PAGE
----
Foley: So, a couple of years ago, we did a little bit of research and looked at the extra costs of living with a disability and found that in today’s dollars, someone with a disability needs almost $18,000 more [a year] to live at the same level as someone without a disability. 

That $18,000 could cover the costs of a wheelchair-accessible van or making one’s home more accessible, possibly living closer to work so that transportation is less of an issue. So one is obviously, you know, increased expense of having that disability. So that’s one big piece. 

In addition to that, often with onset of a disability, you’re going to have more limited opportunities to employment. The workforce participation rate for folks with disabilities is significantly lower than folks without disabilities — though that’s been changing a lot recently.

And then disability benefits, especially benefits like Supplemental Security Income, have very restrictive asset limits — if you have a disability and you’re on SSI, you can’t save more than $2,000 in liquid assets. And so, obviously that is a huge discouragement not only to save, but also to earn. A lot of people who need SSI-linked Medicaid often forgo employment opportunities because it might put them over the asset limit.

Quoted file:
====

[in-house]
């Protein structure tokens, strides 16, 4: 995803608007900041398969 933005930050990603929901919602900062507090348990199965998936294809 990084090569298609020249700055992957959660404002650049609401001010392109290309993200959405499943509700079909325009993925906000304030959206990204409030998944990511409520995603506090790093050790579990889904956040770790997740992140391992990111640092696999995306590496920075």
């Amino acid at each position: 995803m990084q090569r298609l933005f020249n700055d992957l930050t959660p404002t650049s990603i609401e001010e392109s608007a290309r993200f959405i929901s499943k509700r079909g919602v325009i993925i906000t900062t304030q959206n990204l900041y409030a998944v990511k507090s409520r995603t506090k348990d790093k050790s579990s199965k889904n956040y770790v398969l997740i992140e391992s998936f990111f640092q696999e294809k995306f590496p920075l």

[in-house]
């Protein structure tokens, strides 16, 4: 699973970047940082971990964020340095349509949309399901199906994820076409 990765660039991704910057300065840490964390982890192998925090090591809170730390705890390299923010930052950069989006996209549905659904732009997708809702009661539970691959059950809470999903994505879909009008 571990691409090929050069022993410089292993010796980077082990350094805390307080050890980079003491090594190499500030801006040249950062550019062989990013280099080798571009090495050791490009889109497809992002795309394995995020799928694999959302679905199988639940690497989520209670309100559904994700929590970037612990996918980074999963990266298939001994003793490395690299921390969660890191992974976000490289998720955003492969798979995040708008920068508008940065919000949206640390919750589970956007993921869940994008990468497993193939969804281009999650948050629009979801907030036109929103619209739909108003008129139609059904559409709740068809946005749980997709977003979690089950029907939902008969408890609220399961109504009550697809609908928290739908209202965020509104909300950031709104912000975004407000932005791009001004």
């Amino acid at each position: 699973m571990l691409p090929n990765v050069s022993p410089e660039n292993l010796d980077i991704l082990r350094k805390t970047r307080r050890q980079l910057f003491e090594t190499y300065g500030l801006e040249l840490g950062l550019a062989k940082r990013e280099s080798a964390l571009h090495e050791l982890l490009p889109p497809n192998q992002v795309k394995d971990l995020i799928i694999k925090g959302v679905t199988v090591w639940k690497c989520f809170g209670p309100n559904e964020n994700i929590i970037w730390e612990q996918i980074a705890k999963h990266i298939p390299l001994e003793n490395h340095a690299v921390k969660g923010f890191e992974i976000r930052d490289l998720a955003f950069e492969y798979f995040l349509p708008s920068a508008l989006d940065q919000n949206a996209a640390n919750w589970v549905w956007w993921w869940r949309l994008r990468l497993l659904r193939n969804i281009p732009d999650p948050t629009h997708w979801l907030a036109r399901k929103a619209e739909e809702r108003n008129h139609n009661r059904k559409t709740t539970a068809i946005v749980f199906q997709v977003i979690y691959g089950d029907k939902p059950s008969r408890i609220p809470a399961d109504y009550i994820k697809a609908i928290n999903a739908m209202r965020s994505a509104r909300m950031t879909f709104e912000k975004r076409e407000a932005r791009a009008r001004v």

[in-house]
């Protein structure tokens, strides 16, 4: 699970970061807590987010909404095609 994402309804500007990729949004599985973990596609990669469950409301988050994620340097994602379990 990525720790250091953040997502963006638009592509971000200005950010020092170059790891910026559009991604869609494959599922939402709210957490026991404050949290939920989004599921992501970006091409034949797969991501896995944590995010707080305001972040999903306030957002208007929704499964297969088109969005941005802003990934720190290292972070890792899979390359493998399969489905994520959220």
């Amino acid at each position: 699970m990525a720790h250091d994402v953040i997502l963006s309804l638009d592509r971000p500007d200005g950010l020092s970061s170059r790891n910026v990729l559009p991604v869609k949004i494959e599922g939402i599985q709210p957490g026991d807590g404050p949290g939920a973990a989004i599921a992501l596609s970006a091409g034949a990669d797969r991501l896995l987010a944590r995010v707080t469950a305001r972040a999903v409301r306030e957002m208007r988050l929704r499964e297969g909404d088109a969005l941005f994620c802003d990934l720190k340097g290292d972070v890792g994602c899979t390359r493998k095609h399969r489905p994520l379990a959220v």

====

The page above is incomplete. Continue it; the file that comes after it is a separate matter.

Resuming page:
EEC: Do you have a sense of what percentage of people with disabilities would like to work, but fall into this camp? 

Foley: You know, we don’t have hard numbers on that. One of the things that’s a little hard around disability is that there isn’t always great data on disability because people are afraid to ask the question.

But can I tell you just about every person I know with a disability can and wants to work? Asset and earning limits, transportation and even basic bias often get in the way. For decades, people with disabilities have been saying, “Hey, I can do this job. I have the skills, I have the training, I have the interest. But you know, I need to be able to do it remotely.” And for decades, they were told no, right? And then, within a couple of weeks of the pandemic, all of us figured out how to work remotely. And so one of the things that we saw — and it’s really been [borne] out by the data too — is that more and more people with disabilities were returning to the workforce during the pandemic at higher rates than their nondisabled peers.